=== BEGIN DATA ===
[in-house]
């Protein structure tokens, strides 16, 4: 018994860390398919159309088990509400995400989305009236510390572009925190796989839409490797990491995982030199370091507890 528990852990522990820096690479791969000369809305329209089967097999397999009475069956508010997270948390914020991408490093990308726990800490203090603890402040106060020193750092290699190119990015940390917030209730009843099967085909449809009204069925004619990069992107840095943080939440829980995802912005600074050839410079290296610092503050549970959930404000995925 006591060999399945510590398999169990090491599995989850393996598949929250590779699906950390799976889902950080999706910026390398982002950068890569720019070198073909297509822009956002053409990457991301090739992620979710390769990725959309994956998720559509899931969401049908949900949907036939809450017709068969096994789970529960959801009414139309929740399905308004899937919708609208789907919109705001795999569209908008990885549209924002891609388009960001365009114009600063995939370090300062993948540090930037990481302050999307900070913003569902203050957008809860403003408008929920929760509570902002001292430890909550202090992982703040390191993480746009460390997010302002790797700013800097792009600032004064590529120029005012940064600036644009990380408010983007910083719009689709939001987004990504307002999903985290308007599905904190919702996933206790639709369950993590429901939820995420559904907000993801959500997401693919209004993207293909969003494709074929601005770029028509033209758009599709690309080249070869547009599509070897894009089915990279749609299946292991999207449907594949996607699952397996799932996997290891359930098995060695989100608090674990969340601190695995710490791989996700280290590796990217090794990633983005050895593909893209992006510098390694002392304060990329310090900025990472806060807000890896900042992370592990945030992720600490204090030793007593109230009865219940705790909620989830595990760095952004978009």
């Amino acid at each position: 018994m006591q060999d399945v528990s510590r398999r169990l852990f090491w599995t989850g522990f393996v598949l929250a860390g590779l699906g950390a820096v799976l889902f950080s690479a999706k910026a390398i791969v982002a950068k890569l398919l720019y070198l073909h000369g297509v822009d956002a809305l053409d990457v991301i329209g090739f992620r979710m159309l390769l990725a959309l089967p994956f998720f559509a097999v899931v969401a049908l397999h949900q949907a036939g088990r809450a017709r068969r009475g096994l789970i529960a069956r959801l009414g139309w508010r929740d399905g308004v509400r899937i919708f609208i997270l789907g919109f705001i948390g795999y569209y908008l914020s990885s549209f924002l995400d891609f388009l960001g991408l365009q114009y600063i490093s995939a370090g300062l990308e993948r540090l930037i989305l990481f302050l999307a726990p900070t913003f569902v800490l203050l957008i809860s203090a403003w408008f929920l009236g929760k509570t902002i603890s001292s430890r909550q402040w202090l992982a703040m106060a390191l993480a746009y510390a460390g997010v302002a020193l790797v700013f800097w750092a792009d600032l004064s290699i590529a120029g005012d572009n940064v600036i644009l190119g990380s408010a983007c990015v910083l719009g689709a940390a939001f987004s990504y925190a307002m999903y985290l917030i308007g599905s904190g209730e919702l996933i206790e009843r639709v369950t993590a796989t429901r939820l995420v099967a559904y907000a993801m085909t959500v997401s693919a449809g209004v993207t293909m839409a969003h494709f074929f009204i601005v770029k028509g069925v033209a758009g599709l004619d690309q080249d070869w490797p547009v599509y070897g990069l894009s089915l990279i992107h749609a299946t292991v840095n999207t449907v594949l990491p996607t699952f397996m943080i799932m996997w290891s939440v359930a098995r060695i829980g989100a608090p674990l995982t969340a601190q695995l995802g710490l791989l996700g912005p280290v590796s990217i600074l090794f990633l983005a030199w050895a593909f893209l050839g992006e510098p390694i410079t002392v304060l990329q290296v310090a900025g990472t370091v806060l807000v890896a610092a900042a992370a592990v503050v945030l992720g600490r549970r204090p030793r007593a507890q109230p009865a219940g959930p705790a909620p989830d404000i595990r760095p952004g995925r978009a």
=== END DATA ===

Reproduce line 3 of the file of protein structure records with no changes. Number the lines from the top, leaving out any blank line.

């Amino acid at each position: 018994m006591q060999d399945v528990s510590r398999r169990l852990f090491w599995t989850g522990f393996v598949l929250a860390g590779l699906g950390a820096v799976l889902f950080s690479a999706k910026a390398i791969v982002a950068k890569l398919l720019y070198l073909h000369g297509v822009d956002a809305l053409d990457v991301i329209g090739f992620r979710m159309l390769l990725a959309l089967p994956f998720f559509a097999v899931v969401a049908l397999h949900q949907a036939g088990r809450a017709r068969r009475g096994l789970i529960a069956r959801l009414g139309w508010r929740d399905g308004v509400r899937i919708f609208i997270l789907g919109f705001i948390g795999y569209y908008l914020s990885s549209f924002l995400d891609f388009l960001g991408l365009q114009y600063i490093s995939a370090g300062l990308e993948r540090l930037i989305l990481f302050l999307a726990p900070t913003f569902v800490l203050l957008i809860s203090a403003w408008f929920l009236g929760k509570t902002i603890s001292s430890r909550q402040w202090l992982a703040m106060a390191l993480a746009y510390a460390g997010v302002a020193l790797v700013f800097w750092a792009d600032l004064s290699i590529a120029g005012d572009n940064v600036i644009l190119g990380s408010a983007c990015v910083l719009g689709a940390a939001f987004s990504y925190a307002m999903y985290l917030i308007g599905s904190g209730e919702l996933i206790e009843r639709v369950t993590a796989t429901r939820l995420v099967a559904y907000a993801m085909t959500v997401s693919a449809g209004v993207t293909m839409a969003h494709f074929f009204i601005v770029k028509g069925v033209a758009g599709l004619d690309q080249d070869w490797p547009v599509y070897g990069l894009s089915l990279i992107h749609a299946t292991v840095n999207t449907v594949l990491p996607t699952f397996m943080i799932m996997w290891s939440v359930a098995r060695i829980g989100a608090p674990l995982t969340a601190q695995l995802g710490l791989l996700g912005p280290v590796s990217i600074l090794f990633l983005a030199w050895a593909f893209l050839g992006e510098p390694i410079t002392v304060l990329q290296v310090a900025g990472t370091v806060l807000v890896a610092a900042a992370a592990v503050v945030l992720g600490r549970r204090p030793r007593a507890q109230p009865a219940g959930p705790a909620p989830d404000i595990r760095p952004g995925r978009a």